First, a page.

# Vector graphics of poi patterns

As I've played around with my soft and hard transition ideas, I've found it helpful to move around the hand and poi paths of some popular moves in Illustrator and other graphics editing programs, but my technique for doing so has left a lot to be desired. Essentially, I've been putting the proper variables into an online spirograph program (located at http://wordsmith.org/anu/java/spirograph.html and mirrored below), taking a screencapture of the result, and importing it into Illustrator using the livetrace function.

Needless to say, it's not perfect. For one thing the graphics are too small for Illustrator to get all the detail it needs to create perfect vector drawings. For another the results are slightly pixelated, so the intersections of lines tend to get fudged a bit.

So, to try and create better antispin flowers and more importantly CAPs (because this program won't create them), I built these figures by hand in Illustrator using a more precise method. So, if anybody else out there is interesting in drawing your own poi charts, these are tools you can use if you're so inclined. I have each diagram in AI, EPS, JPG, and GIF format. For a full accounting of the method used for rendering these shapes, see below.

4-petal antispin flower:

AI format

EPS format

JPG format

GIF format

Triquetra:

AI format

EPS format

JPG format

GIF format

CAP:

AI format

EPS format

JPG format

GIF format

Also, for anyone who would like to monkey with the source file, here it is:

AI format

Methodology:

Granted, this may be a primitive approach, but it worked in an albeit time consuming kind of way. For the distance between any two flower petals, I'm operating on the assumption that the poi will complete a complete period or cycle of rotation (360 degrees in other words) and that the number of petals dictates how many degrees of arm rotation must be completed for each period of poi head rotation. In other words, for a three-petal flower the poi completes a rotation relative to hand position every 120 degrees (1/3 of 360). I decided on an arbitrary level of detail that there would be 8 positions tracked between the completion of each petal. Ergo, for a triquetra between each petal I would track 8 positions that would rotate the hand position a total of 120 degrees for every 360 degrees of change in poi head position.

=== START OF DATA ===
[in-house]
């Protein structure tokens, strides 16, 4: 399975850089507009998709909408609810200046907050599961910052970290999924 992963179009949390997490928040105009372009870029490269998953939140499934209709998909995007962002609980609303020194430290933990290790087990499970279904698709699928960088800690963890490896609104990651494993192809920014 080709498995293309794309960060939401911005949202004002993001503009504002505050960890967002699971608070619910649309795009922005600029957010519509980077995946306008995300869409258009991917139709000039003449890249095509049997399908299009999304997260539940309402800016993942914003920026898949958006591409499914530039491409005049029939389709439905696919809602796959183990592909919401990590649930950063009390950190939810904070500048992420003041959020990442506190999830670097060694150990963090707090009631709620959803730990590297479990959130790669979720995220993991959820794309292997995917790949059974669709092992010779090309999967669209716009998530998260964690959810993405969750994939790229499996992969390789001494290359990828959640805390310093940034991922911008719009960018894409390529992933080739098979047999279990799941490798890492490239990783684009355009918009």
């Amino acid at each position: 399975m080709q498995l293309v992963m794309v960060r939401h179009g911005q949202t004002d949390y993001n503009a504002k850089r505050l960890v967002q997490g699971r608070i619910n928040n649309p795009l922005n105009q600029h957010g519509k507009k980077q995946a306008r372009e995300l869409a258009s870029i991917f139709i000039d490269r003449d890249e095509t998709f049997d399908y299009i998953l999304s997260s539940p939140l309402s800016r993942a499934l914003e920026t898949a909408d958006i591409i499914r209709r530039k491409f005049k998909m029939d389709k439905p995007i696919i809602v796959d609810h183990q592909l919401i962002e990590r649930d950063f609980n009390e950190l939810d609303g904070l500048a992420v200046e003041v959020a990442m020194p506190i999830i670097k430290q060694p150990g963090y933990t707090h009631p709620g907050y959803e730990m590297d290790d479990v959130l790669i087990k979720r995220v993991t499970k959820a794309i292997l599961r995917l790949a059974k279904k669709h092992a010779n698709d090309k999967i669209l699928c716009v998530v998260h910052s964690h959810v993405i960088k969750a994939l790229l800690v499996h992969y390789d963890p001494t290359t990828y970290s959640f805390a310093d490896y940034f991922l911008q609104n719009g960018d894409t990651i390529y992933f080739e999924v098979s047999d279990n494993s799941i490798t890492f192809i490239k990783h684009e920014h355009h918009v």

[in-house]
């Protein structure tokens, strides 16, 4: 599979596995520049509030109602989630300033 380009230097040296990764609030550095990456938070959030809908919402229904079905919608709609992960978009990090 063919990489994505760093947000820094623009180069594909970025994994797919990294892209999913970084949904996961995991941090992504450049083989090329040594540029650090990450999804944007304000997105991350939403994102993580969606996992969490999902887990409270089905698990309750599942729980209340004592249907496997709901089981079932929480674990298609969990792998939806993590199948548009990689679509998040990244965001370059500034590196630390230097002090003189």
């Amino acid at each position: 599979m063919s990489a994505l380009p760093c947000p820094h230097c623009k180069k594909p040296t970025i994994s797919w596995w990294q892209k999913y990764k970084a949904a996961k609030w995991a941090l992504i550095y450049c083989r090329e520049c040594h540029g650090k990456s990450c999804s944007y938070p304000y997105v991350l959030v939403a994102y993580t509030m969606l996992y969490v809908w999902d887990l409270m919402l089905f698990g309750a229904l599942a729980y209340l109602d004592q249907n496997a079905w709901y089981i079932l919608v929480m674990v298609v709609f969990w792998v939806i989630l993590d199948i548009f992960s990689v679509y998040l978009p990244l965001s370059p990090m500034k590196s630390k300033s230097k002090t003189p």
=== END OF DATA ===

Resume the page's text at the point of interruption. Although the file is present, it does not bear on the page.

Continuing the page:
To track this difference, I created hand circles of both two poi lengths across and three poi lengths across to scale the triquetra and four-petal antispin flowers respectively given that my own poi lengths represent 1/3 of my armspan from thumb to thumb. I then added a single line using the line tool in Illustrator to represent the poi leash and made it a single poi length in comparison to the hand path circles and began tracking by way around each circle. I made an additional line for purposes of rotational symmetry in Illustrator to ensure one end of the line would always be on the hand path.

For the 4-petal antispin flower, I tracked distances of 11.25 degrees (1/8 of the 90 degrees between each flower petal) and inclined the line by 40 degrees at each position (360 degrees of a complete circle divided by the 8 steps of detail) and used Illustrator's snap to grid function to place one end directly at the point of intersection with the hand path circle. I performed this operation as many times as was necessary to have a complete series representing all 36 positions of detail for the poi orientation around the hand path circle.

The procedure for the triquetra was identical except that I tracked distances of 15 degrees (1/8 of the 120 degrees between each petal, 1/3 the distance around the circle) for every 40 degrees of rotation by the poi head.

Once I had a complete series of individual snapshots of poi position around the hand path circle, I used the create path tool to add a point of intercept on a new layer near each point that would be occupied by the poi head. Illustrator would occasionally assume I meant to join the path to the preexxisting line, so I had to draw them slightly off, then individually re place the points as hear as I could to the end of the line for each point of intercept.

Finally, I converted each point to a curve using Illustrator's built-in tools. The curve is not perfect, however, and I may attempt this method again later with a higher degree of detail, such as 12 or 16 points between petals.

To derive the CAP, I took the 4-petal flower and removed half the intercept points before adding an additional point near the sole remaining petal and connecting the path once again. I used a circle drawn within Illustrator itself to match the curve properties of the extension to make it as round as possible.

Caveats:

- All shapes are rendered with the assumption of using a poi length that is 1/3 the length of the arm span. Another common length is roughly 1/2 the armspan and I may re-render these shapes in the future to reflect this other scale.
- Given that I had to eyeball all points of intercept for the poi head path, they are not perfect, though a vast improvement on the original spirograph derived patterns.
- All shapes assume a constant amount of rotation for hand rotation, which can be tweaked in some cases as in the triquetra versus pendulum. For such purposes, however, the triquetra diagram may suffice. I'm not sure just yet how to render such tweaked shapes using this method.

Enjoy playing with these!

Here is the original spirograph program I used:

The Spirograph applet is written using Java. You must turn on Java or have a Java-enabled browser such as Firefox or Microsoft IE to see this applet.